Major League Baseball (MLB) has announced a new initiative with Arizona State University to further sustainability efforts during the new spring season.
The MLB is partnering with the university’s School of Sustainability to implement and assess new initiatives throughout the Cactus League.
The pilot project will take place at the Salt River Fields stadium, which hosts both the Arizona Diamondbacks and Colorado Rockies during their spring training schedule.
The stadium will be the focus of a new ‘Recycle Rally’, designed to reduce landfill and test zero waste strategies. Students from the school will determine how Salt River Fields can adopt waste diversion practices, such as recycling, reusing and composting. It will also engage fans with activities and challenges during games to raise awareness of the impacts of waste.
“This is a perfect partnership for ASU’s School of Sustainability,” said Christopher Boone, Dean of the School of Sustainability at Arizona State University, “One of our core purposes is to use our expertise and innovation to create meaningful change in our community – and ultimately, nationally and globally too. We are thrilled to be able to let our faculty and students apply their classroom knowledge in a real-world setting and help the Cactus League aim for the ambitious goal of zero waste.”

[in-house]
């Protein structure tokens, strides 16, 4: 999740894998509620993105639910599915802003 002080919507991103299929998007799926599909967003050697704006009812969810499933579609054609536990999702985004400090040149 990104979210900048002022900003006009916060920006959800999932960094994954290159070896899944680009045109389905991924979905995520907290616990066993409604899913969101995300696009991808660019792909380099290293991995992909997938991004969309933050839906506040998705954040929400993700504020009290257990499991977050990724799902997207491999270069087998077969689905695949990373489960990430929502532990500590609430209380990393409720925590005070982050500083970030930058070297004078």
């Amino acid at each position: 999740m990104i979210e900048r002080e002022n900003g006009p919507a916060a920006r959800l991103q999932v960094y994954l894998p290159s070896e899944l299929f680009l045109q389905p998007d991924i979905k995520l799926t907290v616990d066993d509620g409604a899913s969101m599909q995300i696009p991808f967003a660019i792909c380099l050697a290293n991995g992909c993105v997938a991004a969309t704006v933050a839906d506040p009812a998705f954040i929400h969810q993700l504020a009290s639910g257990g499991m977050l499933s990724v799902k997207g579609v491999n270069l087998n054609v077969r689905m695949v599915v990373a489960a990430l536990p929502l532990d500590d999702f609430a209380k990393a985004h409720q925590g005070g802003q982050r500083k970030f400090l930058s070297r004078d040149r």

Colorado Rockies Executive Vice President, Greg Feasel, commented: “We are very proud that this partnership with ASU and MLB will educate us and further minimize the environmental impact of the entire Salt River Fields complex, making an already LEED Gold Certified facility even better”.
The two organisations will also visit 10 other ballparks during the 2018 season to document their own waste systems and see how they can be improved. MLB is also working on a separate freshwater restoration campaign called Change the Course, to offset 100 percent of water usage in the Cactus League. This will hopefully see five million gallons of freshwater restored in areas of Arizona with especially depleted rivers and streams. The issue is of vital importance in a state where over half of the area is deemed to be in severe drought.